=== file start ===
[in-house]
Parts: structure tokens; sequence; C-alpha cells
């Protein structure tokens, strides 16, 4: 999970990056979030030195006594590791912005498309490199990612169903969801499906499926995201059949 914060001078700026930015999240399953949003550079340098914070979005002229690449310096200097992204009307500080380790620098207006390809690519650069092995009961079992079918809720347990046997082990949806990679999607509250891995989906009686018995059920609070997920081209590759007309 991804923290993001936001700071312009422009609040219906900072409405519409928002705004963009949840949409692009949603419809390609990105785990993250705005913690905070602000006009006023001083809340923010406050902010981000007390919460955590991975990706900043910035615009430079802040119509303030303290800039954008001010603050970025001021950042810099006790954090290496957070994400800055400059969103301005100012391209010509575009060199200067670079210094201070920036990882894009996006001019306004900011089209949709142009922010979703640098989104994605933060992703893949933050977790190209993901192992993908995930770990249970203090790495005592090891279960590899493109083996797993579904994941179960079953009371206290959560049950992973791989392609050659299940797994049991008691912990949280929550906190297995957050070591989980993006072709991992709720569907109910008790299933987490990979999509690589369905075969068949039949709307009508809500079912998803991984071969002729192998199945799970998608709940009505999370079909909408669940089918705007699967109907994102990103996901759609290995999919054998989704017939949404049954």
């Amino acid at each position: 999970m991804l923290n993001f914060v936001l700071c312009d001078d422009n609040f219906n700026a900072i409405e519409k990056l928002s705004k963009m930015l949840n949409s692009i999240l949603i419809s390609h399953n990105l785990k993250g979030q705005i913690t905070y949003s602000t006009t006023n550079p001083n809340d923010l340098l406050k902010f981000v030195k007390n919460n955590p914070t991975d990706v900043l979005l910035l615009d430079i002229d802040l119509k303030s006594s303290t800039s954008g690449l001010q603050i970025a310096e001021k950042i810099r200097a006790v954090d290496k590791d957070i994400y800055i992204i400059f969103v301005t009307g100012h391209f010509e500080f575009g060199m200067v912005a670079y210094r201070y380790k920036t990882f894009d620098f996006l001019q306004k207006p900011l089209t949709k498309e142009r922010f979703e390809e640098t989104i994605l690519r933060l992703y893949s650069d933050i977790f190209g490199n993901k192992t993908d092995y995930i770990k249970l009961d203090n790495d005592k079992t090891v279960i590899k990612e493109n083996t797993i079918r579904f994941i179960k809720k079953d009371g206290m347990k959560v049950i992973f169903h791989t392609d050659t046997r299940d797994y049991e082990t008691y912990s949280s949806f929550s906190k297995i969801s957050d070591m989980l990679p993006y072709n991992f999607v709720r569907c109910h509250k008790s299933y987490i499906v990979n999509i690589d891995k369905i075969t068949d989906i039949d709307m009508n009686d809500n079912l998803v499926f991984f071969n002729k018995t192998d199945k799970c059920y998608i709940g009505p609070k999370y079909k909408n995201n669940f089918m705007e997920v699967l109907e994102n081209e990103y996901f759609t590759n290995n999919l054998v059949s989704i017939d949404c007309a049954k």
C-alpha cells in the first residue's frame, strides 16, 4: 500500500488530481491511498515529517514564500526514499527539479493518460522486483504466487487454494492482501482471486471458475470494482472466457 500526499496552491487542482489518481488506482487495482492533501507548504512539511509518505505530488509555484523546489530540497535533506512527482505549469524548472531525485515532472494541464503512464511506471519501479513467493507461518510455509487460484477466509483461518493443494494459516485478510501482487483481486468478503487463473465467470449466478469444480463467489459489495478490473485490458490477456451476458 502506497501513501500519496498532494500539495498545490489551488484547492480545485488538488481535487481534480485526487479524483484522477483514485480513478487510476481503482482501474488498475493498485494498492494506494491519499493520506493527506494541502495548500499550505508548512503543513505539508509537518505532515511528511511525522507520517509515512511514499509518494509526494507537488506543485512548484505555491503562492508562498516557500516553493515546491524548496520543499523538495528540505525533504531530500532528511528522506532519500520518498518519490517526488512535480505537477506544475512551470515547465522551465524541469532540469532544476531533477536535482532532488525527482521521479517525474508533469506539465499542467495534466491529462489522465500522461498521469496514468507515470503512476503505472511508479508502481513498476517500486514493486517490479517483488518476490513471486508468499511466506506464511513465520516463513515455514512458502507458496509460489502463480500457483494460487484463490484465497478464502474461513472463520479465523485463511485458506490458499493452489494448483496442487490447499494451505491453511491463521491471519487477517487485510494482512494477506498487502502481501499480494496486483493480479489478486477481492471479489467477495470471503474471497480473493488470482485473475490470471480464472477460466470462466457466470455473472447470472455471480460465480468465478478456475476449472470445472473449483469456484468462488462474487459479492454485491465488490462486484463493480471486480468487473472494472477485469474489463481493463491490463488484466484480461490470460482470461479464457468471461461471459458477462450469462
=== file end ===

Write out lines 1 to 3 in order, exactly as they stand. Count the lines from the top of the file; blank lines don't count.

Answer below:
[in-house]
Parts: structure tokens; sequence; C-alpha cells
């Protein structure tokens, strides 16, 4: 999970990056979030030195006594590791912005498309490199990612169903969801499906499926995201059949 914060001078700026930015999240399953949003550079340098914070979005002229690449310096200097992204009307500080380790620098207006390809690519650069092995009961079992079918809720347990046997082990949806990679999607509250891995989906009686018995059920609070997920081209590759007309 991804923290993001936001700071312009422009609040219906900072409405519409928002705004963009949840949409692009949603419809390609990105785990993250705005913690905070602000006009006023001083809340923010406050902010981000007390919460955590991975990706900043910035615009430079802040119509303030303290800039954008001010603050970025001021950042810099006790954090290496957070994400800055400059969103301005100012391209010509575009060199200067670079210094201070920036990882894009996006001019306004900011089209949709142009922010979703640098989104994605933060992703893949933050977790190209993901192992993908995930770990249970203090790495005592090891279960590899493109083996797993579904994941179960079953009371206290959560049950992973791989392609050659299940797994049991008691912990949280929550906190297995957050070591989980993006072709991992709720569907109910008790299933987490990979999509690589369905075969068949039949709307009508809500079912998803991984071969002729192998199945799970998608709940009505999370079909909408669940089918705007699967109907994102990103996901759609290995999919054998989704017939949404049954």